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Practical Malware Analysis: The Hands-On Guide to Dissecting Malicious Software Paperback – March 3, 2012

ISBN-13: 978-1593272906 ISBN-10: 1593272901 Edition: 1st

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Practical Malware Analysis: The Hands-On Guide to Dissecting Malicious Software + Malware Analyst's Cookbook and DVD: Tools and Techniques for Fighting Malicious Code + The IDA Pro Book: The Unofficial Guide to the World's Most Popular Disassembler
Price for all three: $106.49

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Product Details

  • Paperback: 800 pages
  • Publisher: No Starch Press; 1 edition (March 3, 2012)
  • Language: English
  • ISBN-10: 1593272901
  • ISBN-13: 978-1593272906
  • Product Dimensions: 9.2 x 7.1 x 1.5 inches
  • Shipping Weight: 2.7 pounds (View shipping rates and policies)
  • Average Customer Review: 4.6 out of 5 stars  See all reviews (37 customer reviews)
  • Amazon Best Sellers Rank: #25,980 in Books (See Top 100 in Books)

Editorial Reviews

Amazon.com Review

Praise for Practical Malware Analysis

“The book every malware analyst should keep handy.”
--Richard Bejtlich, CSO, Mandiant & Founder of TaoSecurity

“An excellent crash course in malware analysis.”
--Dino Dai Zovi, Independent Security Consultant

“. . . the most comprehensive guide to analysis of malware, offering detailed coverage of all the essential skills required to understand the specific challenges presented by modern malware.”
--Chris Eagle, Senior Lecturer of Computer Science at the Naval Postgraduate School

“A hands-on introduction to malware analysis. I'd recommend it to anyone who wants to dissect Windows malware.”
--Ilfak Guilfanov, Creator of IDA Pro

“. . . a great introduction to malware analysis. All chapters contain detailed technical explanations and hands-on lab exercises to get you immediate exposure to real malware.”
--Sebastian Porst, Google Software Engineer

“. . . brings reverse engineering to readers of all skill levels. Technically rich and accessible, the labs will lead you to a deeper understanding of the art and science of reverse engineering. I strongly recommend this book for beginners and experts alike.”
--Danny Quist, PhD, Founder of Offensive Computing

“If you only read one malware book or are looking to break into the world of malware analysis, this is the book to get.”
--Patrick Engbretson, IA Professor at Dakota State University and Author of The Basics of Hacking and Pen Testing

“. . . an excellent addition to the course materials for an advanced graduate level course on Software Security or Intrusion Detection Systems. The labs are especially useful to students in teaching the methods to reverse engineer, analyze and understand malicious software.”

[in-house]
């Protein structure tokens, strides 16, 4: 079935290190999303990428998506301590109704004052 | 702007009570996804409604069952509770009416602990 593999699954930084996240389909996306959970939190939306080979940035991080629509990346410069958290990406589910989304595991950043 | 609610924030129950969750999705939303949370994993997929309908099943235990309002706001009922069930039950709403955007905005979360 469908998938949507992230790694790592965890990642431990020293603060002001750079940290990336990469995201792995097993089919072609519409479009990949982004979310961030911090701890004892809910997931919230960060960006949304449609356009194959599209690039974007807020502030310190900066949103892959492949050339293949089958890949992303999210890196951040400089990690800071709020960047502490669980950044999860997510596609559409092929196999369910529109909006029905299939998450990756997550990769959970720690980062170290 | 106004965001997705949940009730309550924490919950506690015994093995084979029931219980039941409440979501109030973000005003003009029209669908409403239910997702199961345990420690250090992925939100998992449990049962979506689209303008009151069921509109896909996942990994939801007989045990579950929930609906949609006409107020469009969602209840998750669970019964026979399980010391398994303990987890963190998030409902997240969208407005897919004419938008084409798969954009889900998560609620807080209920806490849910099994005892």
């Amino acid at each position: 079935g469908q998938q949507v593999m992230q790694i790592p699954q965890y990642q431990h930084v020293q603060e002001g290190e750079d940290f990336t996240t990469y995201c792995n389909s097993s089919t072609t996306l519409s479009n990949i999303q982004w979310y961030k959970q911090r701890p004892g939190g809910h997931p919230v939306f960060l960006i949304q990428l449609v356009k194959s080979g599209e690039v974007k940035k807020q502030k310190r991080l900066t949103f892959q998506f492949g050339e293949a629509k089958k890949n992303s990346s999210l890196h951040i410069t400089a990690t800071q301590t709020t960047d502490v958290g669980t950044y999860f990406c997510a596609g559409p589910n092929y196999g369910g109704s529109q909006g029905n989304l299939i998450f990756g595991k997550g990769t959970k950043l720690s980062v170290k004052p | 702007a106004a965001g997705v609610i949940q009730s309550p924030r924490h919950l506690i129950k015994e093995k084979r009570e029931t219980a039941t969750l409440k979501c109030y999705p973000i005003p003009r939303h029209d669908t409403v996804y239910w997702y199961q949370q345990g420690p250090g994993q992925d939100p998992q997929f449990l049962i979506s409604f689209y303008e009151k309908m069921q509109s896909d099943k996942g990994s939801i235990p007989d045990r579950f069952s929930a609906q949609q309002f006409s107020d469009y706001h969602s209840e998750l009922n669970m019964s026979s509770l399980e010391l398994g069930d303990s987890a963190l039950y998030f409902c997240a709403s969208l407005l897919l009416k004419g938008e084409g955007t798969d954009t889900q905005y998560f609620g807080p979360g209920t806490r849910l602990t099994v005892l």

--Sal Stolfo, Professor, Columbia University

About the Author

Michael Sikorski is a Principal Consultant at Mandiant. He provides specialized research and development security solutions to the company's federal client base, reverse engineers malicious software discovered by incident responders, and has helped create a series of courses in malware analysis (from Beginner to Advanced). He has taught these courses to a variety of audiences including the FBI, the National Security Agency (NSA), and BlackHat. A former member of MIT's Lincoln Laboratory and the NSA, he holds a Top Secret security clearance.

Andrew Honig is an Information Assurance Expert for the Department of Defense. He teaches courses on software analysis, reverse engineering, and Windows system programming. Andy is publicly credited with several zero-day exploits in VMware's virtualization products.


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Customer Reviews

4.6 out of 5 stars
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If you consider yourself one of these people, reading this book is going to feel a lot like wearing someone else's underwear.
D. Quist
This book, Practical Malware Analysis covers static analysis and dynamic analysis of malware, using tools like IDA Pro, WinDBG, OllyDbg, Procmon etc.
TestUser
There is sufficient material in the book for it to take a very long time to actually work your way through learning everything that the book covers.
Stephen Chapman

Most Helpful Customer Reviews

26 of 28 people found the following review helpful By Stephen Northcutt on April 23, 2012
Format: Paperback
have been carrying this book around for three weeks and I have only made it to page 604 which is deep in the appendices, but wanted to jot down some thoughts. The book tries to be self contained, as little prior knowledge as possible is assumed. They begin by talking about static ( not actually executing) and dynamic analysis followed by a malware taxonomy. By page 10 the authors show you something very useful, how to run MD5 on a Windows system. We also learn about packing which is very important in the analysis of malware and get introduced to PEiD, which unfortunately has been discontinued, version 0.95 is the last, but it still works fine. Next is PEview to look at the PE sections. All that is chapter one and my point is that anyone with a windows system and interest can use these tools and learn a lot about what goes on in a Windows system.